How to Build a PHP Auction Website

By Haden Peterson

Auctions have become extremely popular on the Web, and for good reason. Auction sites allow sellers to connect with a huge number of potential buyers. Building an auction site in PHP can speed your development-to-deployment cycle, but it does require knowledge of PHP as well as relational databases. Knowledge of OOP (object oriented programming) and patterns such as the MVC pattern (model-view-controller) will be of benefit too. In addition, familiarity with HTML, CSS and JavaScript will allow you to shape the look and feel of your site. To concentrate on the specifics of an auction site, we'll assume that your software is installed and configured so that you're ready to develop your site.

Step 1

At a minimum, you'll want to create the following tables with the included fields: Items (title, description, reserve price, photo, id); Users (name, password, email address, credit card info type and number, shipping address); Bids (amount, item_id, bidder_email_id). These need not be created all at once. For example, you may want to create an Items table, populate it with sample data, and then develop the user interface to resolve any problems that arise.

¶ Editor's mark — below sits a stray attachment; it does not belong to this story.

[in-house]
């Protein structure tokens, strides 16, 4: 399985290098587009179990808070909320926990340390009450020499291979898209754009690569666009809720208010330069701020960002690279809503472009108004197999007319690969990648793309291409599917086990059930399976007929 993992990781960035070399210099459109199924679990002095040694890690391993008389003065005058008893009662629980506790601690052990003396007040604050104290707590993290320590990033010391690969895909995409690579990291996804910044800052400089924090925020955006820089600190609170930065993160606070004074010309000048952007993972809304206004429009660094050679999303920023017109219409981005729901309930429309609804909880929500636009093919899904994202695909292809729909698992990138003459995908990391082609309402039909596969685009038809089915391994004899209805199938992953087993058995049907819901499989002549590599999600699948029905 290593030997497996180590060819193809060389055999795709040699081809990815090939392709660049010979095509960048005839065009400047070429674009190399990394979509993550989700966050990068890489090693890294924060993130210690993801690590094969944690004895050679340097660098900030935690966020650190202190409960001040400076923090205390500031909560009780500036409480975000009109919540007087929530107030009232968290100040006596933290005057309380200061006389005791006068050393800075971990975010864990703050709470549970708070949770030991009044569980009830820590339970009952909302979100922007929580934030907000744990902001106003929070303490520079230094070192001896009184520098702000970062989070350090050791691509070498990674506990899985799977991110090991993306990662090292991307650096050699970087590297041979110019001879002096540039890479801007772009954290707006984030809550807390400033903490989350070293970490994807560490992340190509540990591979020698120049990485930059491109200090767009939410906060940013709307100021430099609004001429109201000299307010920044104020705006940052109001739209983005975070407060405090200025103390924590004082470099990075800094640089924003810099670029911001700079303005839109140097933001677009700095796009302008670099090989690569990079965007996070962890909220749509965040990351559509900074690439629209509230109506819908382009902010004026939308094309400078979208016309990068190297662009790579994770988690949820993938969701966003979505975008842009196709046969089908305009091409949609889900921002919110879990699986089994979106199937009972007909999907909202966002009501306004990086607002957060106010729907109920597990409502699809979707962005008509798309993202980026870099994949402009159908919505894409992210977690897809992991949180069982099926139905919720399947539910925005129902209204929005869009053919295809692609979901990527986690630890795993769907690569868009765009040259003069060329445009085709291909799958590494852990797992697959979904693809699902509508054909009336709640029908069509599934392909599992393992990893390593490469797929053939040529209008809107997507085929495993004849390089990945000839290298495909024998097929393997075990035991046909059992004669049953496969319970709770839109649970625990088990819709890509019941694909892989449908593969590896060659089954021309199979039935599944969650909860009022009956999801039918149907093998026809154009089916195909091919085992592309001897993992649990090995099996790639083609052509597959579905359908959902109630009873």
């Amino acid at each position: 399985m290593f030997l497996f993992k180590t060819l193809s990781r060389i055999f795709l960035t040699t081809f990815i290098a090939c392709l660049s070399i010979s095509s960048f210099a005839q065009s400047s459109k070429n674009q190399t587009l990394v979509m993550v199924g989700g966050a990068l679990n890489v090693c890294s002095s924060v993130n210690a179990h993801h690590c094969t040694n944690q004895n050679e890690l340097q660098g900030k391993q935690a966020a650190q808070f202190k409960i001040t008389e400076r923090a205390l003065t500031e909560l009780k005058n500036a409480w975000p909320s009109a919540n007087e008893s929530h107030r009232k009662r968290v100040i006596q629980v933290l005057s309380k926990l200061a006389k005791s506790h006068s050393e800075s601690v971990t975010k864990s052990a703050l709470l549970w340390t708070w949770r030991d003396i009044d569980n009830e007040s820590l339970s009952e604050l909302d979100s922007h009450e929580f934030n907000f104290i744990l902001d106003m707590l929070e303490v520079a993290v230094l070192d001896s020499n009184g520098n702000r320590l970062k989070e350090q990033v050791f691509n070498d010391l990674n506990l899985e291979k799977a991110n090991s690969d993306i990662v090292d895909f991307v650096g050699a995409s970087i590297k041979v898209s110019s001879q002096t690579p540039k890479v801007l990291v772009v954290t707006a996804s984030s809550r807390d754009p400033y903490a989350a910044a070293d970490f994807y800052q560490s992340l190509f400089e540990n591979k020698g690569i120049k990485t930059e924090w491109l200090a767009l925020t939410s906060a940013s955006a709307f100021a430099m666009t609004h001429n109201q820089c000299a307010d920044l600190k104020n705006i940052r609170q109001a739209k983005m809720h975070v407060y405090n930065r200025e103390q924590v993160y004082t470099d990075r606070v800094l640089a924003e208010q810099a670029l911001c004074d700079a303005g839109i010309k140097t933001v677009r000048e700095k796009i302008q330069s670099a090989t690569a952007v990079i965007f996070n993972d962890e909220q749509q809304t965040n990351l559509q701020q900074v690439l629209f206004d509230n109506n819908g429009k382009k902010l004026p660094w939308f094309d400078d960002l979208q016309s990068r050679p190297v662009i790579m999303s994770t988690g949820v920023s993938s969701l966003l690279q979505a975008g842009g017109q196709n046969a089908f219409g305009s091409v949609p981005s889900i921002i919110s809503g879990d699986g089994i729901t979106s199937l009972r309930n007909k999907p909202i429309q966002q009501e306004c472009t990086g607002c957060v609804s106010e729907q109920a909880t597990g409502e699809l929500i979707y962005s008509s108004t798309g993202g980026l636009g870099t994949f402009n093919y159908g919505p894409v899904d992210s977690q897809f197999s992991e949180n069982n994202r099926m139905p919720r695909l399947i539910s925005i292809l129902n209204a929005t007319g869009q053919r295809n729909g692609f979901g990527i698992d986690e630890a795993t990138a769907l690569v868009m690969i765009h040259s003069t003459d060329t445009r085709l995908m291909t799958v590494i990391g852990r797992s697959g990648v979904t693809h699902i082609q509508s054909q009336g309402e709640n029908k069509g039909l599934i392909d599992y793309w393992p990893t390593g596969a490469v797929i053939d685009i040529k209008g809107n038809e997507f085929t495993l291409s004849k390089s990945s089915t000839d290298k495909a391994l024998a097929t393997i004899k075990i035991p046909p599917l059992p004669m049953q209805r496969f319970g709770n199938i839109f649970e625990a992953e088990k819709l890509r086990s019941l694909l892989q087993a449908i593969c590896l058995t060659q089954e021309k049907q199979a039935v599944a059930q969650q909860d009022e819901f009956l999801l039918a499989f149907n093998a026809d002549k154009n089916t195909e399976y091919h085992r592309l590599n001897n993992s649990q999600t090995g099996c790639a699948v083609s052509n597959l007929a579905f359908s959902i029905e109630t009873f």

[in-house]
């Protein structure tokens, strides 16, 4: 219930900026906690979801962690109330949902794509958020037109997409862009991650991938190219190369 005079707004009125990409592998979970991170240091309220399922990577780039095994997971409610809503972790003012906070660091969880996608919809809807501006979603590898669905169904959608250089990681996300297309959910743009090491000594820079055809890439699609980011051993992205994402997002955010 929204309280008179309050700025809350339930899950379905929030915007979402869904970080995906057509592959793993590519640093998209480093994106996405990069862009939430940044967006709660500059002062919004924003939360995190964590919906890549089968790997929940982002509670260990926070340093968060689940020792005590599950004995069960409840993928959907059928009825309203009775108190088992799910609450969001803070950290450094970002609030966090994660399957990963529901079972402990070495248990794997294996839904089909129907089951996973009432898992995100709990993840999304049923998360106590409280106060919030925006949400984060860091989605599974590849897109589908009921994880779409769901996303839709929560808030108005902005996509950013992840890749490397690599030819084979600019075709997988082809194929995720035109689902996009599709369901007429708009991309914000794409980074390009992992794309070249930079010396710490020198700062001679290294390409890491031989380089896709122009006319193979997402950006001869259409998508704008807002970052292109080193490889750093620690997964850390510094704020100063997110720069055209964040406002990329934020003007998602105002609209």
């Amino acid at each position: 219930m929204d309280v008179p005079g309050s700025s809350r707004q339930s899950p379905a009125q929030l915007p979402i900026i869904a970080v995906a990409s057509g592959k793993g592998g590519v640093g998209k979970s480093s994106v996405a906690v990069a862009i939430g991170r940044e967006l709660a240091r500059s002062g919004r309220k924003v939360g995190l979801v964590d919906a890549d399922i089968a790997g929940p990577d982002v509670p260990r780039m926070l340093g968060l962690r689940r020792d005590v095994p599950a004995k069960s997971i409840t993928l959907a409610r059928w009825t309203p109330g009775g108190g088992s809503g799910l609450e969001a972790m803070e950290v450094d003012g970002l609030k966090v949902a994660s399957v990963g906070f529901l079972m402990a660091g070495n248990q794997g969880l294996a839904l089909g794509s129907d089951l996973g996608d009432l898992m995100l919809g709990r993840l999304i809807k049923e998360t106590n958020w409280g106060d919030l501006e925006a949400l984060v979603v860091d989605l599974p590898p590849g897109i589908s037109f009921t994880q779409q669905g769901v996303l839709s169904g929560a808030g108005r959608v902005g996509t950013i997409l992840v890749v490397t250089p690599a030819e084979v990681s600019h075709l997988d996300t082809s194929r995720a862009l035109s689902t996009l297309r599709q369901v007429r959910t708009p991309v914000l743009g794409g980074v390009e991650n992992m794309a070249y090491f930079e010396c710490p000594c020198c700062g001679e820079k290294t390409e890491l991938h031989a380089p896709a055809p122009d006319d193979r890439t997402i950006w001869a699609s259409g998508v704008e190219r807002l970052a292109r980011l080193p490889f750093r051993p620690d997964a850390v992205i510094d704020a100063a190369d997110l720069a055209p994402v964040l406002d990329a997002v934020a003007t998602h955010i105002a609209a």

Step 2

Populate your tables with sample data. You can do this at the myself prompt, but a better way is to use a database wrapper such as PEAR DB (library of database functions) that will provide you access to basic create, read, modify and delete functions that any system needs. That functionality will enable an administrator to add, modify and delete items as needed.

Step 3

Display your data. Initially, you'll probably want to show all items to viewers of your site. Later, you can constrain items by assigning them to a category. Best practice emphasizes isolating functionality from presentation and you'll do this by creating a controller (index.php) that will contain the logic for handling actions (registering a new user, authenticating users, accepting a bid) that you want to provide.

Step 4

The presentational aspects of the site will be handled by a view template, which will contain the HTML and CSS that determines, for example, the properties of each item (color, font, size) as well as its position on the page. This template will be invoked by the controller as needed.

Step 5

Create the bid logic. When users bid on an item, check that they're authenticated and that their bid is higher than the last accepted bid (or reserve, if there are no bids). If so, store their bid in the bids table.